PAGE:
The key purpose of the event is to celebrate produce, arts and entertainment of the Far North. But it was also about our local economy receiving a welcome boost before the winter sets in.
This year we added a third stage - the Be Free Youth stage. It was fantastic to showcase the up and coming talent of the Far North and the quality of the performers who turned up for the open mic session was amazing.
We also moved the main stage to next to the Mangonui Hotel. Kurfew rocked the main stage so hard that a few bottles from the adjacent bottle store literally danced off of the shelves!
I understand that the local accommodation providers were all busy and many were full. Over a quarter of the festival goers were from outside the Far North District, with many from overseas.
As well as a significant boost to the economy, it is worth remembering that this money is now recycling within our local economy.
We start planning the 2019 Festival now. Fortunately, with the support of our main sponsors, Harcourts Bay of Islands, Pub Charity and everyone who turned up on the day, it looks like we will cover the operating costs, which are in the region of $40,000. The main costs included event management, security, facilities, advertising, sound, staging and paying the bands and other entertainers. The event is not intended to make a profit. If there is surplus cash after paying all the various costs including the planning costs for the 2019 festival, the organizing committee will make donations to local charities.
Also huge thanks to the Mangonui Lions, Far North Reap, Wiltons Garage, Mangonui Hotel, Petricevich Buses, Live Wire Media, St Johns, CBEC, Mangonui Rural Delivery & NZ Post, DBay Hire, NZME – The Hits, Butler Point Whaling Museum, Doubtless Bay Villas, Taipa Sailing Club, North Sails, Mangonui School, Taipa Area School, Te Tai Tokerau Tarai Waka, PKF Francis Aickin, FNDC, the Doubtless Bay Information Centre Volunteers plus other locals who volunteered time on the day.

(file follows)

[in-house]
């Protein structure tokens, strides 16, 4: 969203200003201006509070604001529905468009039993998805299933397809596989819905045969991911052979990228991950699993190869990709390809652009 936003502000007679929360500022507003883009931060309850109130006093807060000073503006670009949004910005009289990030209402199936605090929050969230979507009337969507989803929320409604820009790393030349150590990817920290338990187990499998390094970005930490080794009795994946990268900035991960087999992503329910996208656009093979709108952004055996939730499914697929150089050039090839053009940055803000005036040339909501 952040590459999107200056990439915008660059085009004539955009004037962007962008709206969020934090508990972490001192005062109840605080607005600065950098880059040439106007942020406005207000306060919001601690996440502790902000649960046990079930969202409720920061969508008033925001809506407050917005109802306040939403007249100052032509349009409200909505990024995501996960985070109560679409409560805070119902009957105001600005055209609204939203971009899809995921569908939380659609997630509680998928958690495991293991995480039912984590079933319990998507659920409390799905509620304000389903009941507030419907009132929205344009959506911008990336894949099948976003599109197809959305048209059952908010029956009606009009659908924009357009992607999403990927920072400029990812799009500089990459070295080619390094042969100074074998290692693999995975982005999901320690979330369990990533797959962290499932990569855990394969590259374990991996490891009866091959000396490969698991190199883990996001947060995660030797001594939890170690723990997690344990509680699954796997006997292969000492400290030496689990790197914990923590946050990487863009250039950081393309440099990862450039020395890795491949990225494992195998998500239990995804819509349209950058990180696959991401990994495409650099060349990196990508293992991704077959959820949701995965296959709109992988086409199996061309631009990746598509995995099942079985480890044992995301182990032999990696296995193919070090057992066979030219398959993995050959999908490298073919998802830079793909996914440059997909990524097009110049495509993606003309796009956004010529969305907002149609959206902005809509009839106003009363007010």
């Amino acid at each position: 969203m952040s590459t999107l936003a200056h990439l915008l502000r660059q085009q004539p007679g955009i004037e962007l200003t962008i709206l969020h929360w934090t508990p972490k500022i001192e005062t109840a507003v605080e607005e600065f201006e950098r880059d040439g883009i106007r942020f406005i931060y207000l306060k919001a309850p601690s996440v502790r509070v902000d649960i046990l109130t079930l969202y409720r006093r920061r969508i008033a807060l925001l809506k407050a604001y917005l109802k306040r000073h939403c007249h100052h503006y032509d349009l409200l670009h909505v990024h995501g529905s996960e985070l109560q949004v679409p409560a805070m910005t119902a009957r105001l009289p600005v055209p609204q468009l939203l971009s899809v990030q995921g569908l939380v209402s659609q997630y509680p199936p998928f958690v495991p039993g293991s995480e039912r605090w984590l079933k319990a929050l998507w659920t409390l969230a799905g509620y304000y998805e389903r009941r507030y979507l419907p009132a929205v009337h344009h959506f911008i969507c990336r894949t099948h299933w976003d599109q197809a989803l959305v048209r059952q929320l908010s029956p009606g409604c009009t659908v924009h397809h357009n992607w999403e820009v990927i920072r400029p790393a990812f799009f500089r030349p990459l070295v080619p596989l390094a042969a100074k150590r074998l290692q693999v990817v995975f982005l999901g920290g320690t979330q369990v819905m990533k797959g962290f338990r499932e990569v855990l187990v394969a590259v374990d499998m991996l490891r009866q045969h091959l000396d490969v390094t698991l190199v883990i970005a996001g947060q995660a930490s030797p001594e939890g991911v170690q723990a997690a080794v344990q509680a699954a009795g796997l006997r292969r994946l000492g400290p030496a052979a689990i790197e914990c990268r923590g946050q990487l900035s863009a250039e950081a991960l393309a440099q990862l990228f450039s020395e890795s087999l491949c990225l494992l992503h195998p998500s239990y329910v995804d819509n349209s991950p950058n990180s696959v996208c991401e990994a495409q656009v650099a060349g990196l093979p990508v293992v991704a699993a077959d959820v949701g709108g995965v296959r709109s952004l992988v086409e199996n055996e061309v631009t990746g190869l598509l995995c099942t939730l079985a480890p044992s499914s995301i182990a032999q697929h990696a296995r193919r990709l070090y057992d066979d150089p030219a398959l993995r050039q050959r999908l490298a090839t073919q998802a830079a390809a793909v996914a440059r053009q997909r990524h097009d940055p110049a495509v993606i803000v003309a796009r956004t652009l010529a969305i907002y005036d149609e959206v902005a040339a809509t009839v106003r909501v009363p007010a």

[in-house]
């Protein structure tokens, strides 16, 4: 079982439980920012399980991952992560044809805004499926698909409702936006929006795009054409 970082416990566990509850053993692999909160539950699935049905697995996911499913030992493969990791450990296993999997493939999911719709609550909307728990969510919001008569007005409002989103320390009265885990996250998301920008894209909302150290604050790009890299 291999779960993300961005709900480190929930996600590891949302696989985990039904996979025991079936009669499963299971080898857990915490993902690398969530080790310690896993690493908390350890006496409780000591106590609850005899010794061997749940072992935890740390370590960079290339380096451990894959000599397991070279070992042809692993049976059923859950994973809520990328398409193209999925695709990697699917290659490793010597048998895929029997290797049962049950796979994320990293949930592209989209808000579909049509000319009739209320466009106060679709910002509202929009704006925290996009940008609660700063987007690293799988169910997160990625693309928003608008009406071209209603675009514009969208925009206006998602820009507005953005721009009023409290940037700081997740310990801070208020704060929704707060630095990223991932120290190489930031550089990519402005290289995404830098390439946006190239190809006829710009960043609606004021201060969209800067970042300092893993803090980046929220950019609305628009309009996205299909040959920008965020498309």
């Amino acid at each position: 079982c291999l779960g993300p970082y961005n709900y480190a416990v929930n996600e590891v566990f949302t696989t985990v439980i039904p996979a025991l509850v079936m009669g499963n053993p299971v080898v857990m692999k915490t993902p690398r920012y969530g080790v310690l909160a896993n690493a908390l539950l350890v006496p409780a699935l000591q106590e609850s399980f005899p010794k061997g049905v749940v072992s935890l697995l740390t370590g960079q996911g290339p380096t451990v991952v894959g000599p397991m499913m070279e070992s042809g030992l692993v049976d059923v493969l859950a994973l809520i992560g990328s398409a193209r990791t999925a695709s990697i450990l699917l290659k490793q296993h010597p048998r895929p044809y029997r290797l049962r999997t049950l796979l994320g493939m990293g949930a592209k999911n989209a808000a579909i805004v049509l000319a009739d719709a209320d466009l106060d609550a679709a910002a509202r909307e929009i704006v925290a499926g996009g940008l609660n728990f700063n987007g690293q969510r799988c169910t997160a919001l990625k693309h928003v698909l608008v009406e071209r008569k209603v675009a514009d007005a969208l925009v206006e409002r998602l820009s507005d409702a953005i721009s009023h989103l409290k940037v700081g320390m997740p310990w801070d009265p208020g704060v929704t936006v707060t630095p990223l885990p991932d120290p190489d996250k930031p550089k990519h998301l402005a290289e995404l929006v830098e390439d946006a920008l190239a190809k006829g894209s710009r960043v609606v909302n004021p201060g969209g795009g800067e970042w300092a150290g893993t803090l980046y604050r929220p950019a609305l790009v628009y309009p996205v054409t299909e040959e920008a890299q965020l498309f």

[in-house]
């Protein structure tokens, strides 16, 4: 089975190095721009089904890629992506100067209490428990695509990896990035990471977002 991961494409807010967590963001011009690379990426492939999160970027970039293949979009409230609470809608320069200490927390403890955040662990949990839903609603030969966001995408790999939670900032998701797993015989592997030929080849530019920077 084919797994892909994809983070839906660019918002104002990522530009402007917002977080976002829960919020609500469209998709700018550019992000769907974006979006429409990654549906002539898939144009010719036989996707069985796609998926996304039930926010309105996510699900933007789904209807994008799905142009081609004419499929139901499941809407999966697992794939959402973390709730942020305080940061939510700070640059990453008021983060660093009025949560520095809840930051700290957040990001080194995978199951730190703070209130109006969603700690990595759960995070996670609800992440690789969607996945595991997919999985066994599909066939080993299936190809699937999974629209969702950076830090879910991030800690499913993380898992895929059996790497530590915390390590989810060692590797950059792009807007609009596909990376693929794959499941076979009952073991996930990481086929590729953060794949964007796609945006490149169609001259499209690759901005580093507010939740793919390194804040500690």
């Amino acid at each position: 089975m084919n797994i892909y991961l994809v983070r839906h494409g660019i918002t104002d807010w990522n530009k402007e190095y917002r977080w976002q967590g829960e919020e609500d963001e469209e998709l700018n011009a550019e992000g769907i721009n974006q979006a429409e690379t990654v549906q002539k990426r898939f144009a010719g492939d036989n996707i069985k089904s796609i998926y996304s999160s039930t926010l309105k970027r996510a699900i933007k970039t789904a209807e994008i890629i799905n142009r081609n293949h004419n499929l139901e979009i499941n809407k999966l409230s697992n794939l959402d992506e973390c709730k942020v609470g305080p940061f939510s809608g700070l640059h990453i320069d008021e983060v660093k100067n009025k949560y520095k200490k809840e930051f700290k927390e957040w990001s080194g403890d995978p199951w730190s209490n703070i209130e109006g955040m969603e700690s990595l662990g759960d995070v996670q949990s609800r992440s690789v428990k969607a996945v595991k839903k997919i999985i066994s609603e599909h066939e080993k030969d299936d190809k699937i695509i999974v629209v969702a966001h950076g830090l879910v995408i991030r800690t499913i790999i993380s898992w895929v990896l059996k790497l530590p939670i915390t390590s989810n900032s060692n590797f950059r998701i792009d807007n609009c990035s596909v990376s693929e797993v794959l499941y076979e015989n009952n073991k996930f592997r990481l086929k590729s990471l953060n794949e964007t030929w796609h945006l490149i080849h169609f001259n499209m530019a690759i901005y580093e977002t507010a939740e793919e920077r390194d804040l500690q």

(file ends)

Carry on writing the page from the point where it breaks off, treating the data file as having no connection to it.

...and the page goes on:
An extra special thank you to Brotty and the team at Mangonui Haulage who came to our rescue to put some metal on the exits from the car parks to help some of the vehicles, which would otherwise have been stranded. It was the perfect example of how a small community pulls together, something I don’t think you would have seen in the larger centres.
The festival shows what we can achieve when we come together as a community and a group of businesses. The committee put in hundreds of hours planning and organising the event - particularly in the last few stressful weeks. I personally would like to thank my fellow committee members Rick Palmer, Margaret Aydon, Anna Jacobs, Lynette Wilson, Jan Ferguson, Richard Catterall, Danny Simms, Barbara Pengelly, Ian Ivey and Eddie Aickin. I would also like to thank our event organiser, Jodi Betts of Somersault Event Management, without whom the Festival simply would not happen.
We are always looking at ways to improve the Festival further and would welcome feedback as to how we can take the Festival forward. If you have any suggestions for improvements and would like to be involved, please contact one of the committee members mentioned above, myself or Jodi Betts.
Finally, a huge thank you to everyone who attended the festival. You are the ones who give the event that fantastic atmosphere which reflects the spirit of the Far North. Watching everyone enjoying themselves, singing and dancing in the rain made for a very special afternoon in Mangonui and one that we as a firm are proud to be involved in.